Monday, 11 February 2019

Planning is evil (or something like that...)

Over in the USA, Scott Beyer at Big City Sparkplug lays into how planning rules (zoning to Yanks) aren't just annoying they used by the rich, powerful and connected to get what they want:
Most readers are likely familiar with zoning’s practical purposes, such as separating incompatible uses or expelling nuisances. But they may not realize just how comprehensively it is now used to micromanage society, impose petty moralism and protect special interests. Are you a restaurant that doesn’t want competition from food carts? Just lobby for zoning that limits where they can open. Do you think fast food pollutes cities with unhealthy burgers and ugly signs? Pass an ordinance targeting them specifically in the language. Do you think big box stores are run by greedy corporations? Write laws that unfairly punish retail establishments above 75,000 square feet. These regulations are used most consequently, though, for housing—large developers desire complex zoning and building codes that create barriers to entry for smaller competitors, while homeowners aim to limit housing supply, inflating the price of their own property.
I know you're thinking that none of this sort of stuff would happen in civilised, uncorrupt England! How then are all of those things Scott lists features of UK plannng? We have bans on street food vendors, restrictions of new fast food outlets, Byzantine sequential tests for retailers, and an unholy alliance between NIMBYs, national housebuilders and town planners to limit the supply of housing (something that suits all such folk).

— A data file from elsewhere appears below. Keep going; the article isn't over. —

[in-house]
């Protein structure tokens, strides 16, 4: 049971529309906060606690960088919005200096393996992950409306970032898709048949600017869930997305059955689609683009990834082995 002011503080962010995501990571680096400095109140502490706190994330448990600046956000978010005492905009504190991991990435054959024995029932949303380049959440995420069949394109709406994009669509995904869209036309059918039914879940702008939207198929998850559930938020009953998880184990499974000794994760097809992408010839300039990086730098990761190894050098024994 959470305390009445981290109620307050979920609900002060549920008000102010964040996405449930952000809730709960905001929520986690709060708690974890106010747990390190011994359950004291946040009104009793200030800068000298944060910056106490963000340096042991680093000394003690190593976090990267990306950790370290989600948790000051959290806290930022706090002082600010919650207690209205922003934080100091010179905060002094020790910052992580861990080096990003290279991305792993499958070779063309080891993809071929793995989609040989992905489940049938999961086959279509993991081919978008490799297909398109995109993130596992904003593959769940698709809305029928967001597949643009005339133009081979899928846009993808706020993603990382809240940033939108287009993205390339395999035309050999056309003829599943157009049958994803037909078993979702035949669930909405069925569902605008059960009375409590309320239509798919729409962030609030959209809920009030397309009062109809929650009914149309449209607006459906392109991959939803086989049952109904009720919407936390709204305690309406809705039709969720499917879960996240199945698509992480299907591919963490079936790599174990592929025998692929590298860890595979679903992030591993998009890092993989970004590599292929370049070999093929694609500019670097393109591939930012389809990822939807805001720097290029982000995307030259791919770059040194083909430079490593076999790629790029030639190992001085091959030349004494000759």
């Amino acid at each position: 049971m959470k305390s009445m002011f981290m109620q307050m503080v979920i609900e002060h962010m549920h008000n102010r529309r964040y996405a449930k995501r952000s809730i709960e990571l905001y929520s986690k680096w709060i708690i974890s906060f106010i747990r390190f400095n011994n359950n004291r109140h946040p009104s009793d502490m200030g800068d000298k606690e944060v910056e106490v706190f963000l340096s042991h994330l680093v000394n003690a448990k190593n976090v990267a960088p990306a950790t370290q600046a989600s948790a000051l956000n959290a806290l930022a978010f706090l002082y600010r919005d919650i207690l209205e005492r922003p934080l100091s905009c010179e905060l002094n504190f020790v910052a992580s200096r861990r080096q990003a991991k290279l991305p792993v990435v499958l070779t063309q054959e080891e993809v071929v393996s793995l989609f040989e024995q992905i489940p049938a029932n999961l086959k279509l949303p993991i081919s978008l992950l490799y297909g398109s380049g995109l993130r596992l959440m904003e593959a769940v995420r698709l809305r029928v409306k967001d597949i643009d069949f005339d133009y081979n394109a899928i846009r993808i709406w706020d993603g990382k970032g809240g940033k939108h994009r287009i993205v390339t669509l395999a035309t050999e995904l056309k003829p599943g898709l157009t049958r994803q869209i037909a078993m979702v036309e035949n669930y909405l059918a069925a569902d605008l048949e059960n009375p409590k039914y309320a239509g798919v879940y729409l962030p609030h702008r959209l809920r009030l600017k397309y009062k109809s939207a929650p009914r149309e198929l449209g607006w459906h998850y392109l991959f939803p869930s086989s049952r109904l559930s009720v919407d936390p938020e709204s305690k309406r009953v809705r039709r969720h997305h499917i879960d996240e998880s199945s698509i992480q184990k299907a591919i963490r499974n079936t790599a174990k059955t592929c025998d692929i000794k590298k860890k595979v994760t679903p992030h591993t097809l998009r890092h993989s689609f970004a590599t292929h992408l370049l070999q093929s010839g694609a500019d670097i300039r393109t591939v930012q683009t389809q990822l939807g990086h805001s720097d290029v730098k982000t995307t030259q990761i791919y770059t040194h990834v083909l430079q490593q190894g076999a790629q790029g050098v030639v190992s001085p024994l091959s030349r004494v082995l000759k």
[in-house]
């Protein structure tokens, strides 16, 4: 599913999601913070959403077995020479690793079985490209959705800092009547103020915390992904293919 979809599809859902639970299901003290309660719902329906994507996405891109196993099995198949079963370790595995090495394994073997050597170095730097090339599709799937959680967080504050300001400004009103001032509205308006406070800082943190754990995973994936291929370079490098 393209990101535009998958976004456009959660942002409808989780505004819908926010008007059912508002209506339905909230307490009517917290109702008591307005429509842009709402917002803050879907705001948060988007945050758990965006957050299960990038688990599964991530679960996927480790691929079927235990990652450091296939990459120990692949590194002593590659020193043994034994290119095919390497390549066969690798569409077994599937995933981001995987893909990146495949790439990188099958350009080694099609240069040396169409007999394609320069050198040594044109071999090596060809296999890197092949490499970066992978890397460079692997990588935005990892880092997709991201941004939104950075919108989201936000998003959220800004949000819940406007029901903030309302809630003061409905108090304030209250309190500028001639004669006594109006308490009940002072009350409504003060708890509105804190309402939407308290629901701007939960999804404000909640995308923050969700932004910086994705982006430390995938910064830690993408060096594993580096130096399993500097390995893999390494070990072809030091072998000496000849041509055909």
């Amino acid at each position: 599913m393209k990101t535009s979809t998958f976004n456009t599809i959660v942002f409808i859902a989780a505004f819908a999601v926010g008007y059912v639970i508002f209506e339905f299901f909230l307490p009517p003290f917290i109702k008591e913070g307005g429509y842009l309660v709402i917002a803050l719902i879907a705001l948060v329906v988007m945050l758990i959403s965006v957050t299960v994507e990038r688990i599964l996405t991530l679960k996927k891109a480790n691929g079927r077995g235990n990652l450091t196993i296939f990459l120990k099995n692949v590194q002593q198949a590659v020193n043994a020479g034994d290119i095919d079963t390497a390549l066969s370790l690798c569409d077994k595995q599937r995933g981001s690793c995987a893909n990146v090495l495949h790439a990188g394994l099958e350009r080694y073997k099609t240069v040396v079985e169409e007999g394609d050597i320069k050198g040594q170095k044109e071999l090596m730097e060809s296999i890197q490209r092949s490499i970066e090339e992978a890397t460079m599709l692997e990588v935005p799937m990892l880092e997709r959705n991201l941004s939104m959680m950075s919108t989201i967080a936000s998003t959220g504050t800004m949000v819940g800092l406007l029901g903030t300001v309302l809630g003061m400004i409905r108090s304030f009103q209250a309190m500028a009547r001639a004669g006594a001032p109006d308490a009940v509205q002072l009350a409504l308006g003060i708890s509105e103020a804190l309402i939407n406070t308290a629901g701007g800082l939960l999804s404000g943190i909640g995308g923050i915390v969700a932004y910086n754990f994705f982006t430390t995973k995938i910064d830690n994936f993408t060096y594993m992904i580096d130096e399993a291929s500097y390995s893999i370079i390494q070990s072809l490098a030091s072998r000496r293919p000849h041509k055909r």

P J O'Rourke concluded that the US Congress' 'Omnibus Farm Bill' should be taken round the back of the barn and finished with an axe. May I respectfully such the same goes for use classes, zoning, sequential tests and all the restrictive, market-destroying rigmarole of town planning.



Etu said...

Maybe a young whippersnapper like you doesn't remember the Poulson scandal in West Yorkshire, Simon?

But if you do, then would you venture to suggest that the problem has been eradicated?

Etu said...

PS, I'm not sure whether the article is a swipe against planning law per se, in the UK and elsewhere, or not, really.

However, the UK's is some of the laxest in the EU in some regards. The consequences of that are counter-intuitive. Because buildings can be thrown up very cheaply, with ersatz stone, slate, and the rest, the profits in developing land are very large, since the land hoarders can always strangle supply. Naturally, the sellers of land want their share, in turn making land expensive, and a perfect, vicious circle is created.

Far stricter planning laws would give us a more beautiful country, and far better VFM homes. Development would cease to be a get-rich-quick scheme for scoundrels.